As to the other, any use of force is based upon the totality of the circumstances. Means, opportunity and intent (MOI) must be demonstrated from the reasonable officer point of view given the information known at the time of the incident. Lethal force is that force which the officer can articulate he or she BELIEVED was to cause death or serious bodily injury, given the MOI noted above. MOI to commit death or serious bodily injury. That’s the standard. It just depends can the officer articulate that the circumstances fits that standard.

Again, if what you say is true, then this entire premise is based on the BELIEFS of the officers rather than on the objective FACTS of the situation. That is not how civilized human beings make decisions, let alone human beings who are supposed to be heavily trained NOT to use excessive force. If an officer cannot use judgement to determine whether or not a situation warrants shooting to kill, he or she should not be an officer. At the very least, he or she should be punished for using poor judgement, which more often than not, they are not.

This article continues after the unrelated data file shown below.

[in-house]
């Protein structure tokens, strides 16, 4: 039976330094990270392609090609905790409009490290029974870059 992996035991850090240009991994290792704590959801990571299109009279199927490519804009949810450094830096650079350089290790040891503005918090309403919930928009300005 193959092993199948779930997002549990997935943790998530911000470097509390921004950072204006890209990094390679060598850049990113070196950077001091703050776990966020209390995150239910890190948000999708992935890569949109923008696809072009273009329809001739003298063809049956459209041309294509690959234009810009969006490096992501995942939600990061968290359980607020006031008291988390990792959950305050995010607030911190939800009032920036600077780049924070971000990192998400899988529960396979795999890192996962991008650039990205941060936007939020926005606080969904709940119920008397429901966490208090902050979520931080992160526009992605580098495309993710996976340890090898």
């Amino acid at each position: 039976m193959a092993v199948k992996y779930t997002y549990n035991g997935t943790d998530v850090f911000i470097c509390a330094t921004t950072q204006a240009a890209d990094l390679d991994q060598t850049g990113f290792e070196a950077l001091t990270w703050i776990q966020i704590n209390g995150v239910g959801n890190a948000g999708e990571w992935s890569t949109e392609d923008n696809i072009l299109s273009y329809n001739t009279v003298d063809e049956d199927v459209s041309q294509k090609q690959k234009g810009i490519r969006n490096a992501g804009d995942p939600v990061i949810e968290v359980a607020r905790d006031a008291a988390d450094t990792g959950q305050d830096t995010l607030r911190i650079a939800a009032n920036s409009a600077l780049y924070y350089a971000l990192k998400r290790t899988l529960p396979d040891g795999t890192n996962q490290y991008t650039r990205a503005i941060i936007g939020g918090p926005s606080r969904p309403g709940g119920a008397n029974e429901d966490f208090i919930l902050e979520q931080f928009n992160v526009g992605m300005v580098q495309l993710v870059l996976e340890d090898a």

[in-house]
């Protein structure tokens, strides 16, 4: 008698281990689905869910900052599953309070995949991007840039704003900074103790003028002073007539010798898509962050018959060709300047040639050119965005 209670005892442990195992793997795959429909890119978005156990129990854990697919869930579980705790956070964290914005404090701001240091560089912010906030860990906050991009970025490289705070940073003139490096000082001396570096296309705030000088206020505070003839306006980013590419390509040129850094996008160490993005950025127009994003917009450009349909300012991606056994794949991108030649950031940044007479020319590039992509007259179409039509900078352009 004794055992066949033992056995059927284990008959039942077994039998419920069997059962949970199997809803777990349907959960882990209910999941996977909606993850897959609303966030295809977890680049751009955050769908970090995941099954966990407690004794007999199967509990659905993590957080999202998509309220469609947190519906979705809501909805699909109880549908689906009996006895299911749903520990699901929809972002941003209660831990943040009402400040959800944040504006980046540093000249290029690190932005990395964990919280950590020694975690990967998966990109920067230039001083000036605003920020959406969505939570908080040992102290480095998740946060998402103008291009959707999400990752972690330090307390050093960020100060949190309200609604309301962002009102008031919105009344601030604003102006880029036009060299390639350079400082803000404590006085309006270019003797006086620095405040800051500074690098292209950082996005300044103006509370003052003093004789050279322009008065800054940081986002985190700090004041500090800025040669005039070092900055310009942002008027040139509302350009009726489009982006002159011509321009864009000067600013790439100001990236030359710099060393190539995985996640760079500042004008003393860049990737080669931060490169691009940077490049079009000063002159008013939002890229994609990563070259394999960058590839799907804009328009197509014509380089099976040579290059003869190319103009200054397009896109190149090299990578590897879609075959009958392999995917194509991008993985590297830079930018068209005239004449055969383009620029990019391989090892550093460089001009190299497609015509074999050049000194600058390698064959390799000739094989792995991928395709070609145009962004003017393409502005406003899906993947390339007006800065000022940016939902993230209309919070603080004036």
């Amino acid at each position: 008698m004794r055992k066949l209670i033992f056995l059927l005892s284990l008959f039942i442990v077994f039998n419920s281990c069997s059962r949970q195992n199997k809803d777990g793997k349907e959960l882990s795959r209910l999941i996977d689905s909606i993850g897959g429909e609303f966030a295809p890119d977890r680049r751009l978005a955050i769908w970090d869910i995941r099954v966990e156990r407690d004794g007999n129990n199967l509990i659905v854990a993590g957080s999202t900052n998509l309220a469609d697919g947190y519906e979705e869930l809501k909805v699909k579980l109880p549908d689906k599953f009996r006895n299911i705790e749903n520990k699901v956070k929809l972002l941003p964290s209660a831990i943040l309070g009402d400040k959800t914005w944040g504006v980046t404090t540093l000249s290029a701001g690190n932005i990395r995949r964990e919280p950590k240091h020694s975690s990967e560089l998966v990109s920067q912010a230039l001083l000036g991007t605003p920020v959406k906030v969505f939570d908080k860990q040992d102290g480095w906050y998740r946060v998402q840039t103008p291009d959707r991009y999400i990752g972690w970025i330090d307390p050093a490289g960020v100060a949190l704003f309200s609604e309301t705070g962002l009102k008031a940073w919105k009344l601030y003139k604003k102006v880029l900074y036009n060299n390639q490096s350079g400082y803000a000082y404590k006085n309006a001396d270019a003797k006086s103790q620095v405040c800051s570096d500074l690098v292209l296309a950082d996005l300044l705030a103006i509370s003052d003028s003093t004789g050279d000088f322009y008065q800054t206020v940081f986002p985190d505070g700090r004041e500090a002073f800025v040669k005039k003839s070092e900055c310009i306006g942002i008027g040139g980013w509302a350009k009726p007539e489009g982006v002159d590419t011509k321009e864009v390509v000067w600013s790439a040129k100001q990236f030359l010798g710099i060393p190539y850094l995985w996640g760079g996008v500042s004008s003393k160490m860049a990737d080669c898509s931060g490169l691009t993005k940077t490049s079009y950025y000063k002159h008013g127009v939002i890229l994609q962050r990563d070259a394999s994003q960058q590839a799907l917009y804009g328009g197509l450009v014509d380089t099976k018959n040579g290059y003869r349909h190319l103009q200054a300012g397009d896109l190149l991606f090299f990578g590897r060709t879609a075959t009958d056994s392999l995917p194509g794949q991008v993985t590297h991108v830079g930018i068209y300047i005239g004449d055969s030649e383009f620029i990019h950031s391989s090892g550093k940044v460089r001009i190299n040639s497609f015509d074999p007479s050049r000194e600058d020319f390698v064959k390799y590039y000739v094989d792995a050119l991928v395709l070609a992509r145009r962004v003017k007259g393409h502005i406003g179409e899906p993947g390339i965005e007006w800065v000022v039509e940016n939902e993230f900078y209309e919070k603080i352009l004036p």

And in this one we simply don’t have all the information we need to make a judgment.

We cannot make absolute judgement at this time, but we have enough information to make reasonable hypotheses. 

The only point I want to interject here is this: where were the photos of those white people taken? There are definitely some states that allow you to carry weapons on you anywhere. And some stores allow you to do it in some areas… So this guy probably picked it up in the wrong state. Don’t get me wrong, this is terrible and I don’t condone it. I hate cops. But you can’t just throw up photos of white people doing something, and a black guy getting in trouble for something without context first.